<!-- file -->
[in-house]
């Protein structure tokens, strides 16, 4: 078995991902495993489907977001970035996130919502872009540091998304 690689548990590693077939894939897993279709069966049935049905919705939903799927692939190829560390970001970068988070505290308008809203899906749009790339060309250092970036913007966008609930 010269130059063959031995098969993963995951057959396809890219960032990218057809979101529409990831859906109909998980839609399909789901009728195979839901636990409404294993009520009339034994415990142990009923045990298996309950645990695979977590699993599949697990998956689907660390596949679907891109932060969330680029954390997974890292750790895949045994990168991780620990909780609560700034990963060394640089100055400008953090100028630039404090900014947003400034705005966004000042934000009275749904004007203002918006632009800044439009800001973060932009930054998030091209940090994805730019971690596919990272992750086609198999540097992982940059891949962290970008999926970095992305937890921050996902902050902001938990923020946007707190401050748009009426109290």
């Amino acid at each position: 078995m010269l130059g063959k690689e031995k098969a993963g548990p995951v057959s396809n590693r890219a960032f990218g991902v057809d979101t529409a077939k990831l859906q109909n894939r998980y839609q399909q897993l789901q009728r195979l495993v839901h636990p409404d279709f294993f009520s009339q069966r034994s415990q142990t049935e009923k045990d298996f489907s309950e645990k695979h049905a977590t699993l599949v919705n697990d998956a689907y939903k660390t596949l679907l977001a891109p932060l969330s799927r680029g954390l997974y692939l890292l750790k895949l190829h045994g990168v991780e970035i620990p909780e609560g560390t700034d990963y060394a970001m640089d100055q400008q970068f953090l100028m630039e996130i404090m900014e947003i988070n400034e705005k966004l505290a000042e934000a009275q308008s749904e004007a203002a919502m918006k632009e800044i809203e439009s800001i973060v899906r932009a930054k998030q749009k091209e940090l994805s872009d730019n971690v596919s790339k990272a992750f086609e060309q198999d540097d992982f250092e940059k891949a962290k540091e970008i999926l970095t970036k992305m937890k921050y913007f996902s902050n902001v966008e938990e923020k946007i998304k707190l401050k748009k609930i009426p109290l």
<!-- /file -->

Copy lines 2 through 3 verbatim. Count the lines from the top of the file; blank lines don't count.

């Protein structure tokens, strides 16, 4: 078995991902495993489907977001970035996130919502872009540091998304 690689548990590693077939894939897993279709069966049935049905919705939903799927692939190829560390970001970068988070505290308008809203899906749009790339060309250092970036913007966008609930 010269130059063959031995098969993963995951057959396809890219960032990218057809979101529409990831859906109909998980839609399909789901009728195979839901636990409404294993009520009339034994415990142990009923045990298996309950645990695979977590699993599949697990998956689907660390596949679907891109932060969330680029954390997974890292750790895949045994990168991780620990909780609560700034990963060394640089100055400008953090100028630039404090900014947003400034705005966004000042934000009275749904004007203002918006632009800044439009800001973060932009930054998030091209940090994805730019971690596919990272992750086609198999540097992982940059891949962290970008999926970095992305937890921050996902902050902001938990923020946007707190401050748009009426109290």
């Amino acid at each position: 078995m010269l130059g063959k690689e031995k098969a993963g548990p995951v057959s396809n590693r890219a960032f990218g991902v057809d979101t529409a077939k990831l859906q109909n894939r998980y839609q399909q897993l789901q009728r195979l495993v839901h636990p409404d279709f294993f009520s009339q069966r034994s415990q142990t049935e009923k045990d298996f489907s309950e645990k695979h049905a977590t699993l599949v919705n697990d998956a689907y939903k660390t596949l679907l977001a891109p932060l969330s799927r680029g954390l997974y692939l890292l750790k895949l190829h045994g990168v991780e970035i620990p909780e609560g560390t700034d990963y060394a970001m640089d100055q400008q970068f953090l100028m630039e996130i404090m900014e947003i988070n400034e705005k966004l505290a000042e934000a009275q308008s749904e004007a203002a919502m918006k632009e800044i809203e439009s800001i973060v899906r932009a930054k998030q749009k091209e940090l994805s872009d730019n971690v596919s790339k990272a992750f086609e060309q198999d540097d992982f250092e940059k891949a962290k540091e970008i999926l970095t970036k992305m937890k921050y913007f996902s902050n902001v966008e938990e923020k946007i998304k707190l401050k748009k609930i009426p109290l």